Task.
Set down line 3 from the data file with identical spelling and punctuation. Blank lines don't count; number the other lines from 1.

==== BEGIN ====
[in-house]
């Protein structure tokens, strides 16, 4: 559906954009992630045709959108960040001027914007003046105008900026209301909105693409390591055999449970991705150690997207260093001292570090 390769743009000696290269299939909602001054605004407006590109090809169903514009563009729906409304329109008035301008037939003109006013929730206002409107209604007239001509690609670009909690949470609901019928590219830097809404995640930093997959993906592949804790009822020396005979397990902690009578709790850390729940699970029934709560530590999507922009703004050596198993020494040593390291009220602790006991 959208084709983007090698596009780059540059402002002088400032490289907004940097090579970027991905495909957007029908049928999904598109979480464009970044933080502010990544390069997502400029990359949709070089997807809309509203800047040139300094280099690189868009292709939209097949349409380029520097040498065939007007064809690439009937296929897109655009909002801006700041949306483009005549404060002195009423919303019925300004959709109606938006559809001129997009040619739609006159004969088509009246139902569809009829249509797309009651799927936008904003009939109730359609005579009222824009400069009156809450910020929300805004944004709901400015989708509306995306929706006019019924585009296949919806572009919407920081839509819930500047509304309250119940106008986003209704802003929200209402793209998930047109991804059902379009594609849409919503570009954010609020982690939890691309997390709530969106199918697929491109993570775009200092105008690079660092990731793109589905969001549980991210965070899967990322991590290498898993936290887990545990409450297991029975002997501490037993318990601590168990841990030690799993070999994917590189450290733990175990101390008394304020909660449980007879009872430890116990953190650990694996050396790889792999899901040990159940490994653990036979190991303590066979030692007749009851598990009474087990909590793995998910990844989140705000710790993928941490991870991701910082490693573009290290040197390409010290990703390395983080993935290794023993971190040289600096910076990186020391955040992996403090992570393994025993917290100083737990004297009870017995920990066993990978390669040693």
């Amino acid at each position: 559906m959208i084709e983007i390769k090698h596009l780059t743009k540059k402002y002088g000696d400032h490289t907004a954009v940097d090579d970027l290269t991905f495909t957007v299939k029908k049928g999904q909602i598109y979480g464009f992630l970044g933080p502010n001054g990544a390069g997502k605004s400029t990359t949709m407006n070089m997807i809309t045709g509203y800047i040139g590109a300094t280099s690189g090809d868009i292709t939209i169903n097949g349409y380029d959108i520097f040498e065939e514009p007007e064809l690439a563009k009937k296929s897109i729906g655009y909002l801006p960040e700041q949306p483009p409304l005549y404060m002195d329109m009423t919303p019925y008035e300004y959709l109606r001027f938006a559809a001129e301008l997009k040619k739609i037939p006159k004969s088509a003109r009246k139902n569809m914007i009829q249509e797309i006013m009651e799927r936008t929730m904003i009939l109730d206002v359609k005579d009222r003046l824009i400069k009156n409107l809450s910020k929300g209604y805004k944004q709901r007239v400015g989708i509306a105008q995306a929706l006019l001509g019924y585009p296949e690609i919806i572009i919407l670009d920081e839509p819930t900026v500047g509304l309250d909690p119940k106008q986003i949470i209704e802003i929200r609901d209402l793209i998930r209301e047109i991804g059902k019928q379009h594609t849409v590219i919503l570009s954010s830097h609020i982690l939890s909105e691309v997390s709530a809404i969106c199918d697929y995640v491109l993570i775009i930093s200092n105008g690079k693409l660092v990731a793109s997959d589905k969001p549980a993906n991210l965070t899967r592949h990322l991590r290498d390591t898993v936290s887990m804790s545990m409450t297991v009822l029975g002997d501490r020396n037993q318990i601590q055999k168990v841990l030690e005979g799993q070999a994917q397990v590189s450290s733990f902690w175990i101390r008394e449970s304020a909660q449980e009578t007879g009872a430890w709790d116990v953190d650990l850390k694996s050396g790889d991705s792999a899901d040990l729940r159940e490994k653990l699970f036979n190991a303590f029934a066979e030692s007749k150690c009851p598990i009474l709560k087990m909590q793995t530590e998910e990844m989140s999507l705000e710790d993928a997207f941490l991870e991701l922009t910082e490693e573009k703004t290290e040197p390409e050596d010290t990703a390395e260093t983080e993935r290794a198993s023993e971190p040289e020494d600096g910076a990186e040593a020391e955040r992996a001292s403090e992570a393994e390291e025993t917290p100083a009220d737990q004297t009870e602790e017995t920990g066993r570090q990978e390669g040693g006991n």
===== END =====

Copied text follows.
């Amino acid at each position: 559906m959208i084709e983007i390769k090698h596009l780059t743009k540059k402002y002088g000696d400032h490289t907004a954009v940097d090579d970027l290269t991905f495909t957007v299939k029908k049928g999904q909602i598109y979480g464009f992630l970044g933080p502010n001054g990544a390069g997502k605004s400029t990359t949709m407006n070089m997807i809309t045709g509203y800047i040139g590109a300094t280099s690189g090809d868009i292709t939209i169903n097949g349409y380029d959108i520097f040498e065939e514009p007007e064809l690439a563009k009937k296929s897109i729906g655009y909002l801006p960040e700041q949306p483009p409304l005549y404060m002195d329109m009423t919303p019925y008035e300004y959709l109606r001027f938006a559809a001129e301008l997009k040619k739609i037939p006159k004969s088509a003109r009246k139902n569809m914007i009829q249509e797309i006013m009651e799927r936008t929730m904003i009939l109730d206002v359609k005579d009222r003046l824009i400069k009156n409107l809450s910020k929300g209604y805004k944004q709901r007239v400015g989708i509306a105008q995306a929706l006019l001509g019924y585009p296949e690609i919806i572009i919407l670009d920081e839509p819930t900026v500047g509304l309250d909690p119940k106008q986003i949470i209704e802003i929200r609901d209402l793209i998930r209301e047109i991804g059902k019928q379009h594609t849409v590219i919503l570009s954010s830097h609020i982690l939890s909105e691309v997390s709530a809404i969106c199918d697929y995640v491109l993570i775009i930093s200092n105008g690079k693409l660092v990731a793109s997959d589905k969001p549980a993906n991210l965070t899967r592949h990322l991590r290498d390591t898993v936290s887990m804790s545990m409450t297991v009822l029975g002997d501490r020396n037993q318990i601590q055999k168990v841990l030690e005979g799993q070999a994917q397990v590189s450290s733990f902690w175990i101390r008394e449970s304020a909660q449980e009578t007879g009872a430890w709790d116990v953190d650990l850390k694996s050396g790889d991705s792999a899901d040990l729940r159940e490994k653990l699970f036979n190991a303590f029934a066979e030692s007749k150690c009851p598990i009474l709560k087990m909590q793995t530590e998910e990844m989140s999507l705000e710790d993928a997207f941490l991870e991701l922009t910082e490693e573009k703004t290290e040197p390409e050596d010290t990703a390395e260093t983080e993935r290794a198993s023993e971190p040289e020494d600096g910076a990186e040593a020391e955040r992996a001292s403090e992570a393994e390291e025993t917290p100083a009220d737990q004297t009870e602790e017995t920990g066993r570090q990978e390669g040693g006991n």